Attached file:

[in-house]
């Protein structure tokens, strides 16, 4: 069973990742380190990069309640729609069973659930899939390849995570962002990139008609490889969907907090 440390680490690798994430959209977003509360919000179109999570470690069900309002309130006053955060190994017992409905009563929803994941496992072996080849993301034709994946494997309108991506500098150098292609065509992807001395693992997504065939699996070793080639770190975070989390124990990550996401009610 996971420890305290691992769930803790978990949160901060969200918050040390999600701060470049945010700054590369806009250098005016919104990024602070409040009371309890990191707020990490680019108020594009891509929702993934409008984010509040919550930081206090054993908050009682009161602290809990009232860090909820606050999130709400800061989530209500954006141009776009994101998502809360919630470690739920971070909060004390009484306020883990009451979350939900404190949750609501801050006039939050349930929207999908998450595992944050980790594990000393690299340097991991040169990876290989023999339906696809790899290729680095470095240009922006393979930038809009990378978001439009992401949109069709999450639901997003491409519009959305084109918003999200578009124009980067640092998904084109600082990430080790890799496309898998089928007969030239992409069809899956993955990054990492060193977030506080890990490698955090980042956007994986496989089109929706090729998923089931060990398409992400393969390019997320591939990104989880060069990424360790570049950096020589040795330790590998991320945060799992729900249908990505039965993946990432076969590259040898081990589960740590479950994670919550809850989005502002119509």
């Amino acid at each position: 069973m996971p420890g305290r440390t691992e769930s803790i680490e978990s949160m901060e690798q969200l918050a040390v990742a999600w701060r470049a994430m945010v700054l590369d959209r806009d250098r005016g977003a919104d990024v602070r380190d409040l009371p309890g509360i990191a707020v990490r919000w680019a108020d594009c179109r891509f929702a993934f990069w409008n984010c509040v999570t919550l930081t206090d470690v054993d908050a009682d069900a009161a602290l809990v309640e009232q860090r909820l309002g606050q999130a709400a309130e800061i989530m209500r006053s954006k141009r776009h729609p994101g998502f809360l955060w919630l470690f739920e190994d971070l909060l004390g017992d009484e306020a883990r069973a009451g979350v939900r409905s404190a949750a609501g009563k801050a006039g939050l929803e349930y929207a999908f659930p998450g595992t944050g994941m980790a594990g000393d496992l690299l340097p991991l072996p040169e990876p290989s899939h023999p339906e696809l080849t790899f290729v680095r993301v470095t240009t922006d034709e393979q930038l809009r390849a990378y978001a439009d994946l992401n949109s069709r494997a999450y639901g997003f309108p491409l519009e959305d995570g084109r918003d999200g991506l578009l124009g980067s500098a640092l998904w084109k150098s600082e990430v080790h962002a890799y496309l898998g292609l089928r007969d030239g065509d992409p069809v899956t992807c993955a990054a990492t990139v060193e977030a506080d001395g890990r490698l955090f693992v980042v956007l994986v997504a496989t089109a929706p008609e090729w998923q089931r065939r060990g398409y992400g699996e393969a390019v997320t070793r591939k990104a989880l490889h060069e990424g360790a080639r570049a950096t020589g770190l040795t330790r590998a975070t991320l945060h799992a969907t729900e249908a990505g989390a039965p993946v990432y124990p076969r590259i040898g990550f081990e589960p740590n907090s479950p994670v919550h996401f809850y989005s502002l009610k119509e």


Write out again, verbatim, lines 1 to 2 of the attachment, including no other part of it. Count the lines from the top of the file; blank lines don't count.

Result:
[in-house]
């Protein structure tokens, strides 16, 4: 069973990742380190990069309640729609069973659930899939390849995570962002990139008609490889969907907090 440390680490690798994430959209977003509360919000179109999570470690069900309002309130006053955060190994017992409905009563929803994941496992072996080849993301034709994946494997309108991506500098150098292609065509992807001395693992997504065939699996070793080639770190975070989390124990990550996401009610 996971420890305290691992769930803790978990949160901060969200918050040390999600701060470049945010700054590369806009250098005016919104990024602070409040009371309890990191707020990490680019108020594009891509929702993934409008984010509040919550930081206090054993908050009682009161602290809990009232860090909820606050999130709400800061989530209500954006141009776009994101998502809360919630470690739920971070909060004390009484306020883990009451979350939900404190949750609501801050006039939050349930929207999908998450595992944050980790594990000393690299340097991991040169990876290989023999339906696809790899290729680095470095240009922006393979930038809009990378978001439009992401949109069709999450639901997003491409519009959305084109918003999200578009124009980067640092998904084109600082990430080790890799496309898998089928007969030239992409069809899956993955990054990492060193977030506080890990490698955090980042956007994986496989089109929706090729998923089931060990398409992400393969390019997320591939990104989880060069990424360790570049950096020589040795330790590998991320945060799992729900249908990505039965993946990432076969590259040898081990589960740590479950994670919550809850989005502002119509």